Vincentian View: Keeping in the Heart
Some of my friends can be categorized as falling into one of two groups. In one are those people who keep everything and who are not particularly concerned with organization. Their desks are piled high with books and magazines and letters and other things. Their rooms and closets are crammed with clothes and objects which have had meaning for them, but perhaps no longer fit or no longer have importance. They are overwhelmed with all the stuff which they keep and scatter around their space. Other friends, are completely neat and organized. Their desks are always clean and up-to-date. Their rooms are well-organized with a place for everything which is folded and properly arranged. They have exercised a control over their lives which helps them to get their tasks accomplished and gives them space for creative movement. I am neither of these types. I like to think of myself as somewhere in the middle.
At the beginning of this year, as we celebrate the solemnity of Mary as the Mother of God, my mind is drawn towards this idea of organizing one’s life and thoughts. In the Gospel for the first day of the year, we hear one of those lines which tell us so much about her—a line which is used more than once in the Scripture. The story tells us that the shepherds come to the crib of Jesus after his birth and after their experience of seeing the angels. These shepherds tell Mary and Joseph what they had seen and heard, and the Gospel continues:
All who heard it were amazed by what had been told them by the shepherds. And Mary kept all these things, reflecting on them in her heart.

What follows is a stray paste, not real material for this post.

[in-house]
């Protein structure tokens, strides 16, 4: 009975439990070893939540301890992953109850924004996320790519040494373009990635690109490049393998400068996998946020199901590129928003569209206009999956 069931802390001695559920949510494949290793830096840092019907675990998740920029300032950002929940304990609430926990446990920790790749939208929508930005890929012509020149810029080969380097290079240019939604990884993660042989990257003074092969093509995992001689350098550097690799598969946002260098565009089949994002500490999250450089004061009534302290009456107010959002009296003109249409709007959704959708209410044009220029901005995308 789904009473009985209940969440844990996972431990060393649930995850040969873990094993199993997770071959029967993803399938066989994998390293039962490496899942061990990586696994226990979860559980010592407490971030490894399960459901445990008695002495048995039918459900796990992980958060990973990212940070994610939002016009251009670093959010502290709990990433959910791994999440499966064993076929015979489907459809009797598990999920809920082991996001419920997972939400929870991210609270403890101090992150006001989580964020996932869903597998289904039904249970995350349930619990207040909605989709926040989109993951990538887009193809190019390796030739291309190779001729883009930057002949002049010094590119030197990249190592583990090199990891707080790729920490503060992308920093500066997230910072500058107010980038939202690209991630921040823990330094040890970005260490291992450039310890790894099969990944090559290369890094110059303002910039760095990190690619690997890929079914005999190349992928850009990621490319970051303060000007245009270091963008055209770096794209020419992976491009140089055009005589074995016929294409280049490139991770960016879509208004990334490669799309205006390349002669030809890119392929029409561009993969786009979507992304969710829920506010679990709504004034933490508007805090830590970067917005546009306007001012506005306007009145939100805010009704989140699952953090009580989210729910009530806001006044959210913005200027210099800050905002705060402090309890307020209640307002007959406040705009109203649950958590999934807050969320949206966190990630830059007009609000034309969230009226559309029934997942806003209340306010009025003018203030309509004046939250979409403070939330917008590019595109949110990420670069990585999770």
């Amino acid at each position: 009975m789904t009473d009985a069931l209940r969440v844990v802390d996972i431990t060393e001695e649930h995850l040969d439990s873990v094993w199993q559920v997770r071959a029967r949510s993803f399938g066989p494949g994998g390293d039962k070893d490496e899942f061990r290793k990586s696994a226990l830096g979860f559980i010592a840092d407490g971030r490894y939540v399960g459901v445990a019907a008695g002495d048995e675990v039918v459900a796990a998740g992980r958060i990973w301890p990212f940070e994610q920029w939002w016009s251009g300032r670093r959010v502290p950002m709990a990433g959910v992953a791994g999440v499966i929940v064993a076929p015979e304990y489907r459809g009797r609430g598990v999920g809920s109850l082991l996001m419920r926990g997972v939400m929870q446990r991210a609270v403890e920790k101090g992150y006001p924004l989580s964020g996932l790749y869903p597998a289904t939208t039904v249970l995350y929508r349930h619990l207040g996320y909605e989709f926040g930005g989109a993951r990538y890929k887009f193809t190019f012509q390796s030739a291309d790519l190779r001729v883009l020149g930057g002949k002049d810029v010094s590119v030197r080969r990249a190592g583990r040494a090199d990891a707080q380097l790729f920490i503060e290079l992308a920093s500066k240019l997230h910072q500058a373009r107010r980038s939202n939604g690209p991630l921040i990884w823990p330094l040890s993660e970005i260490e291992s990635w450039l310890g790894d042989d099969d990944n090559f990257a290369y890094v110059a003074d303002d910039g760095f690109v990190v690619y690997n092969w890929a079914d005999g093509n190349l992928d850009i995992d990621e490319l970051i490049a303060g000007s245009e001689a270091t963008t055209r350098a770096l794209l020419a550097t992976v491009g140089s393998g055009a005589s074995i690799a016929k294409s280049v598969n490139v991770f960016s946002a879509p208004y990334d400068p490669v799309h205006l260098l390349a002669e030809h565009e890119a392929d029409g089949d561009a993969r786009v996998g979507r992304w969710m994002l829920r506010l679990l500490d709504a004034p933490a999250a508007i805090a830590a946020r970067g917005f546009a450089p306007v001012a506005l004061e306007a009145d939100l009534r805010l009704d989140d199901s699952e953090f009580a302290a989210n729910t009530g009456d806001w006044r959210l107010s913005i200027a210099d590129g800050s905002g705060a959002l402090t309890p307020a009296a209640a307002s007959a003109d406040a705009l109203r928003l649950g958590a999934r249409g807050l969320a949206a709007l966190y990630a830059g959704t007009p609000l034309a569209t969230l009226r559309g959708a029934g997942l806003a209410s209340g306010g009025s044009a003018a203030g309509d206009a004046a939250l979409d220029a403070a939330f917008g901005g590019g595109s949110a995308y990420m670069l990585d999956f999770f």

Mary gathers all this information and finds a place for it within herself. Earlier, she had pondered the meaning of the greeting of the angel at which she had accepted the responsibility to become the mother of Jesus. In some years, the Gospel will tell us how she treasures the words of the teen-age Jesus after finding him in the temple. One wonders what kinds of things which Mary keeps in her heart. Let me suggest three.
First, she remembers what God has done for her and the demands that this places on her. Secondly, she remembers her responsibility to Jesus. And third, she remembers her responsibility to her people—the couple at Cana, the Church. What she does not remember are hurts and insults and difficulties. She leaves all these in the hands of God.
What about us? The end of one year and the beginning of another is a wonderful opportunity for us to do a little house-cleaning—getting rid of some items and making room for others. We can knock the dust off some practices and move others to the front of our efforts. We can take the example of Mary as our guide. What things do we need to keep in our heart and to reflect upon? As we do this, we serve both ourselves and our communities.